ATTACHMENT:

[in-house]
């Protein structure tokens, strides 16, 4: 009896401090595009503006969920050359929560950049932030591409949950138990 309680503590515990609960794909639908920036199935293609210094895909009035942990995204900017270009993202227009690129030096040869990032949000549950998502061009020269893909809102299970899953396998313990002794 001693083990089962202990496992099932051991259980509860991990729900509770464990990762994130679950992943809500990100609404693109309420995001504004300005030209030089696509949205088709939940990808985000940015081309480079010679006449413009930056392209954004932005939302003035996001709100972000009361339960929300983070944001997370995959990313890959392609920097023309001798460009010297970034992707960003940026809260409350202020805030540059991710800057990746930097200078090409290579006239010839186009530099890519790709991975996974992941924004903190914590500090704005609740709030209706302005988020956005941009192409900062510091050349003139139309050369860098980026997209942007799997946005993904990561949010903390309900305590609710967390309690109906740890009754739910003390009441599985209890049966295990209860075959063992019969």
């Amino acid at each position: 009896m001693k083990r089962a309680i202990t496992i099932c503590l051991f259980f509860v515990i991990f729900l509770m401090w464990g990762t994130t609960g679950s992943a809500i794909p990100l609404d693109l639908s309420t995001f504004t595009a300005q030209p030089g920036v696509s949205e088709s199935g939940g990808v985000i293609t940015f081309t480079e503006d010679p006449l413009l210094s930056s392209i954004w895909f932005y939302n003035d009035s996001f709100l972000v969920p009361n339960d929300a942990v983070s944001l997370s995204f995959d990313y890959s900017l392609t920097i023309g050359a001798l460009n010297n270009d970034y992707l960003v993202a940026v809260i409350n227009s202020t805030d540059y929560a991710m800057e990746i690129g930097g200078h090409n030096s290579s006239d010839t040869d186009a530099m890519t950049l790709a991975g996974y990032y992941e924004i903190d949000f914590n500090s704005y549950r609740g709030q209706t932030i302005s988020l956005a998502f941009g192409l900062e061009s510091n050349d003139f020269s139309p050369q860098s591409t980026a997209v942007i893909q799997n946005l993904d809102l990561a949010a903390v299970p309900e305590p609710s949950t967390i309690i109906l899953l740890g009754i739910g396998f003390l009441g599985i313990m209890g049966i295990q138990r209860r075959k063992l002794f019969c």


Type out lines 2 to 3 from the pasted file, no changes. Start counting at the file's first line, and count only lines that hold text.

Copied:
């Protein structure tokens, strides 16, 4: 009896401090595009503006969920050359929560950049932030591409949950138990 309680503590515990609960794909639908920036199935293609210094895909009035942990995204900017270009993202227009690129030096040869990032949000549950998502061009020269893909809102299970899953396998313990002794 001693083990089962202990496992099932051991259980509860991990729900509770464990990762994130679950992943809500990100609404693109309420995001504004300005030209030089696509949205088709939940990808985000940015081309480079010679006449413009930056392209954004932005939302003035996001709100972000009361339960929300983070944001997370995959990313890959392609920097023309001798460009010297970034992707960003940026809260409350202020805030540059991710800057990746930097200078090409290579006239010839186009530099890519790709991975996974992941924004903190914590500090704005609740709030209706302005988020956005941009192409900062510091050349003139139309050369860098980026997209942007799997946005993904990561949010903390309900305590609710967390309690109906740890009754739910003390009441599985209890049966295990209860075959063992019969």
């Amino acid at each position: 009896m001693k083990r089962a309680i202990t496992i099932c503590l051991f259980f509860v515990i991990f729900l509770m401090w464990g990762t994130t609960g679950s992943a809500i794909p990100l609404d693109l639908s309420t995001f504004t595009a300005q030209p030089g920036v696509s949205e088709s199935g939940g990808v985000i293609t940015f081309t480079e503006d010679p006449l413009l210094s930056s392209i954004w895909f932005y939302n003035d009035s996001f709100l972000v969920p009361n339960d929300a942990v983070s944001l997370s995204f995959d990313y890959s900017l392609t920097i023309g050359a001798l460009n010297n270009d970034y992707l960003v993202a940026v809260i409350n227009s202020t805030d540059y929560a991710m800057e990746i690129g930097g200078h090409n030096s290579s006239d010839t040869d186009a530099m890519t950049l790709a991975g996974y990032y992941e924004i903190d949000f914590n500090s704005y549950r609740g709030q209706t932030i302005s988020l956005a998502f941009g192409l900062e061009s510091n050349d003139f020269s139309p050369q860098s591409t980026a997209v942007i893909q799997n946005l993904d809102l990561a949010a903390v299970p309900e305590p609710s949950t967390i309690i109906l899953l740890g009754i739910g396998f003390l009441g599985i313990m209890g049966i295990q138990r209860r075959k063992l002794f019969c």